Alan Chapman has a lot to say about music, but can he say it in 60 seconds? That’s the Chapman Challenge. We ask a question and Alan has a minute to answer it.
Today’s question is from Joseph in Phoenix, Arizona. He writes, “I was watching a handbell choir on television and I was wondering how they split up the melody.”
Hit play below to listen to this week’s Chapman Challenge.
I had to start this one with a little handbell music.
First, let me mention that handbells weren’t originally meant to play tunes. They came about in connection with European bell towers. The ringers sounded those bells by pulling on ropes and creating patterns of notes rather than melodies. It’s called “change ringing.”
It seems that handbells were developed so ringers could practice their patterns away from the bell tower. Eventually, the handbells became a medium for melodies and special arrangements.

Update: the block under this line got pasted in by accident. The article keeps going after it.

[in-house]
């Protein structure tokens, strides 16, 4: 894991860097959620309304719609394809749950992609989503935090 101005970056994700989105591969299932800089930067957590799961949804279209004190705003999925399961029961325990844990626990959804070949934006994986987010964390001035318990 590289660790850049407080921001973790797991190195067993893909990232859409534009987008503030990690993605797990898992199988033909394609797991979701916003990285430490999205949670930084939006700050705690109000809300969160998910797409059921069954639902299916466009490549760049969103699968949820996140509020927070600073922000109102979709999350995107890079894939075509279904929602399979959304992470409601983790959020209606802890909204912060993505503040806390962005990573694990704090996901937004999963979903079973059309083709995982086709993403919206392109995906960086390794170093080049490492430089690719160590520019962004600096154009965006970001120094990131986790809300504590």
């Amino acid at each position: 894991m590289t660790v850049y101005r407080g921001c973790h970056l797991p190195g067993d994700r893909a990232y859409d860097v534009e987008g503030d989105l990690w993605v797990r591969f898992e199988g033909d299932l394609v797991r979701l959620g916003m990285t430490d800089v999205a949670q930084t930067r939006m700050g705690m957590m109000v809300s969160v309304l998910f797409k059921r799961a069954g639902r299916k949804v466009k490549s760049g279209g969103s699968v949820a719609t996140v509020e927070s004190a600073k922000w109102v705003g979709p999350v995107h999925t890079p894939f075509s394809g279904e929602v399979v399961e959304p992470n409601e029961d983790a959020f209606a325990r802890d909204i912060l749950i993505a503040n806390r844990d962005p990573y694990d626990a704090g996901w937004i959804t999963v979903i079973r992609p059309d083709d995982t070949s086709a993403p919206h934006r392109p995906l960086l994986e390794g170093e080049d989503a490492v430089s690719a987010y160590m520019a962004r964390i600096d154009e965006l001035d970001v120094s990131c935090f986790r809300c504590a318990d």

In a handbell ensemble, each ringer has anywhere from two to six bells and the music is simply divided among all the ringers, which means they better all be there for the rehearsals and performances.
Handbells came to America from England in the nineteenth century. And it may have been thanks to P.T. Barnum, who engaged a group of English ringers for an American tour, provided that they grow mustaches, wear colorful clothing and allow themselves to be billed as “Swiss bell ringers.”
Here’s a more intricate handbell arrangement: